While I had trouble finding this book (Darn you Ben/Dan for holding on to it for so long *angry face*), it was well worth the find. Mistborn book one, and the two other books in the series, is a delight to read. The author, Brandon Sanderson creates a wonderful world with captivating characters and a deep plot. In this book, the main character, Vin is recruited by a group of rebels lead by a man named Keliser in an attempt to overthrow their dictator, the Lord Ruler. Here she will learn to trust others, work in a team, and expand her knowledge about her special powers to burn metals for various effects, known as allomancy. Vin is also a special type of allomancer, a mistborn (Hey book title!) a powerful allomancer that can burn all metals for all their effects.
One of this books best things is the vast, expansive, and detailed settings. Each setting is described with an expert eye, from a simple minor ballroom, to the vast main city, Luthandel, itself. The book dosen’t even leave a single empty detail, describing everything from the color of the plants in a garden to how the mist in the area swirls in the light. The book lets you see every tiny thing in the area you are reading about, from the elaborate ballrooms, the poor, beaten down city, the strange, exotic gardens, and the vast elegant castle of the Lord Ruler.
This book sets up series quite well (AKA: read this book before any of Ben’s books, because they’re all after the events of this book -_-, also sorry Ben, but it’s true) with the characters motives and lives being documented quite well, Sanderson builds up the characters with morals and goals, yet also simultaneously kills them off and makes their lives go crashing down, as seen from many moments of the story, like an argument between Keliser and Vin over her later-to-be-husband Elend over his love for her: “‘I didn’t tell you this so we could get him killed, Kelsier!’ she said. ‘ I thought, maybe… well, he’s reading forbidden books, and he seems like a good man. Maybe we could use him as am ally or something.’ Oh, child, Kelsier thought. I hope he doesn’t hurt you too much when he discards you. You should know better than this. ‘Don’t count on it,’ he said out loud. ‘Lord Elend might be reading a forbidden book, but that doesn’t make him our friend. There have always been nobleman like him-young philosophers and dreamers who think that their ideas are new. They like to drink with their friends and grumble about the Lord Ruler; but, in their hearts, they’re still noblemen. They’ll never overthrow the establishment.’ ‘But-‘ (Sanderson 325). Here we see that Vin and Keliser have opposing views on noblemen. While Vin thinks that not all of them are bad, Keliser thinks that all of them are like vermin, evil and greedy. This shows us the morals and ideas of these characters, and how they clash with each other.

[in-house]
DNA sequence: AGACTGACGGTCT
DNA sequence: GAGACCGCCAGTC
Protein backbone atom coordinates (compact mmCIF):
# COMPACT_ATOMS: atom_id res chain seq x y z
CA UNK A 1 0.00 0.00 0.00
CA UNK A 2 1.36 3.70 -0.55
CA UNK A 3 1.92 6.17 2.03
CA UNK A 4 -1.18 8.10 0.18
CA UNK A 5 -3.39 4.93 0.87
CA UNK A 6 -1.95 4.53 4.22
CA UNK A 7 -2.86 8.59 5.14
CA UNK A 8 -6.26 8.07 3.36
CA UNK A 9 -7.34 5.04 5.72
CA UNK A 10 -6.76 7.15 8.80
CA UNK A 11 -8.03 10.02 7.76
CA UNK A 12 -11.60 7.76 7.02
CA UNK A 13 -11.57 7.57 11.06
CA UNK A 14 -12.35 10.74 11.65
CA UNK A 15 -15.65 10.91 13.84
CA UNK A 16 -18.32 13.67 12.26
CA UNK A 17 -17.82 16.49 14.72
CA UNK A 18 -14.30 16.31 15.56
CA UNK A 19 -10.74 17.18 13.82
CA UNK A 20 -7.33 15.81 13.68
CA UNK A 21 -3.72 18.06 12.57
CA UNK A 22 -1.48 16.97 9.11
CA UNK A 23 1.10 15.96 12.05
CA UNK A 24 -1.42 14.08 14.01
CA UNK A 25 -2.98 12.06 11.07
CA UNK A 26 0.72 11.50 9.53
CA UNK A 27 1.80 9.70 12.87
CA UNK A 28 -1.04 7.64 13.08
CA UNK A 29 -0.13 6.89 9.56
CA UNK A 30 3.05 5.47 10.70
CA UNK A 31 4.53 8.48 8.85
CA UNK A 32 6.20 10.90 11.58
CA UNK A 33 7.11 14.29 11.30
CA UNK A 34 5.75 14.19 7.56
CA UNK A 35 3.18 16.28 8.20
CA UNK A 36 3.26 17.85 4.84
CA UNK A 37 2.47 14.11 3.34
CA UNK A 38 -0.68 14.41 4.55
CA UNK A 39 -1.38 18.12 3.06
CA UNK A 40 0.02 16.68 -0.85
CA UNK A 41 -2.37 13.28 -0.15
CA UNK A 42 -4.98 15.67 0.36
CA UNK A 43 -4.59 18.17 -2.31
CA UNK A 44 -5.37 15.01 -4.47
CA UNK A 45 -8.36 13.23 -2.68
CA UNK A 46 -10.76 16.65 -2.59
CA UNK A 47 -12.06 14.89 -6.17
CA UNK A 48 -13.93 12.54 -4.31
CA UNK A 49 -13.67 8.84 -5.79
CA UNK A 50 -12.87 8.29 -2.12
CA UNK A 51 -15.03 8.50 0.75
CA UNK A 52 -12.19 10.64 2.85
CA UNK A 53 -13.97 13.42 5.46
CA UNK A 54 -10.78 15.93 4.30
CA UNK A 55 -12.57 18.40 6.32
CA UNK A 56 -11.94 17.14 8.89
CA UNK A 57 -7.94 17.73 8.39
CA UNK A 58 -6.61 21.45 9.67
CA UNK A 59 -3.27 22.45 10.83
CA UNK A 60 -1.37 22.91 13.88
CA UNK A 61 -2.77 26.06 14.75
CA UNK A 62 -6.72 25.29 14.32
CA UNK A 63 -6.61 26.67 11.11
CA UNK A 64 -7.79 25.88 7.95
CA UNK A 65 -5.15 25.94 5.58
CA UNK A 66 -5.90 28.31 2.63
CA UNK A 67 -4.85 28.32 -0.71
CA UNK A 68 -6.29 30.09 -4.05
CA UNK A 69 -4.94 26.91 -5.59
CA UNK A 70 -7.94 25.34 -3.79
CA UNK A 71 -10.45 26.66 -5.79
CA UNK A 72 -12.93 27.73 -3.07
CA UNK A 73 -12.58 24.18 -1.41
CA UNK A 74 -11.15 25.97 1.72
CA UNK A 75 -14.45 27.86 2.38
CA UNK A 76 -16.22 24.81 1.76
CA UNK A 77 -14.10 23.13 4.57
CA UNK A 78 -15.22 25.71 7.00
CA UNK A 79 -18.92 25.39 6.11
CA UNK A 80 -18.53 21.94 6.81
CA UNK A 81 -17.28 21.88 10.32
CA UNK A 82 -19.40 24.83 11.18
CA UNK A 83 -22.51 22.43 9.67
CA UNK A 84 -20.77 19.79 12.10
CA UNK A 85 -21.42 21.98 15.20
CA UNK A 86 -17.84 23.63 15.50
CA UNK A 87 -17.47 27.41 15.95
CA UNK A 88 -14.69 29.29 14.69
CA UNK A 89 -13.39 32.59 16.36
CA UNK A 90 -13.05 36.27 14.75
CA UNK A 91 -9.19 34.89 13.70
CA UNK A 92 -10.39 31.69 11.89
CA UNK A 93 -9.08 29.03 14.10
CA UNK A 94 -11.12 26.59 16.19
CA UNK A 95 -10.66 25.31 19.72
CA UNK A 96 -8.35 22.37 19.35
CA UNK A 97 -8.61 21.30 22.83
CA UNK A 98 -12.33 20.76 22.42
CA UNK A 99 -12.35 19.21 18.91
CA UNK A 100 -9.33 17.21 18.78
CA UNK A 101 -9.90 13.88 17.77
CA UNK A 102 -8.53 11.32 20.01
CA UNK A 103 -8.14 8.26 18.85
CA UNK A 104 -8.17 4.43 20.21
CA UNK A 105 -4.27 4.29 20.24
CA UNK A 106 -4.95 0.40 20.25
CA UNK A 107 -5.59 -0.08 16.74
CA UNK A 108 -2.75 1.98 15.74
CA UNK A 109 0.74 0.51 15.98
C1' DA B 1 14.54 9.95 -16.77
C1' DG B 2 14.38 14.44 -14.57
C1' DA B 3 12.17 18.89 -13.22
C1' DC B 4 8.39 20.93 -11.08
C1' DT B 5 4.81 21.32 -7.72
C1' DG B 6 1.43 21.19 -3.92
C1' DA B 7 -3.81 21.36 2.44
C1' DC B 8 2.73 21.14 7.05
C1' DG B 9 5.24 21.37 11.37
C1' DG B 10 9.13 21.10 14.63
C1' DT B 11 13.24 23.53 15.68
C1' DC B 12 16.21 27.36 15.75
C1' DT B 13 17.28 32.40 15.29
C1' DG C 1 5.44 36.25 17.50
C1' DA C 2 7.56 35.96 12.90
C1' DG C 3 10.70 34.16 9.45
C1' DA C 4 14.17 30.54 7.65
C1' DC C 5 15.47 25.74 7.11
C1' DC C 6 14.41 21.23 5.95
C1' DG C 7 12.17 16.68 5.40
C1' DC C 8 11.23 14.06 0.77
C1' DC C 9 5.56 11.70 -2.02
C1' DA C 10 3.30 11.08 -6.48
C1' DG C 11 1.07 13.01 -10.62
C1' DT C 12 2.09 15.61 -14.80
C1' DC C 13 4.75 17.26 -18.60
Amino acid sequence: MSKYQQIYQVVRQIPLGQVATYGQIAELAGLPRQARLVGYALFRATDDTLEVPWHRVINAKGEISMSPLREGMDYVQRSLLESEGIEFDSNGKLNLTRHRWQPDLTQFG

So while I may have bored you with that overly long quote, I hope you do give the first book in the Mistborn trilogy, Mistborn, a chance and discover a world that will captivate you and make you realize that you spent half of your day just reading this book. And, of course, I still have another half to read, so adieu!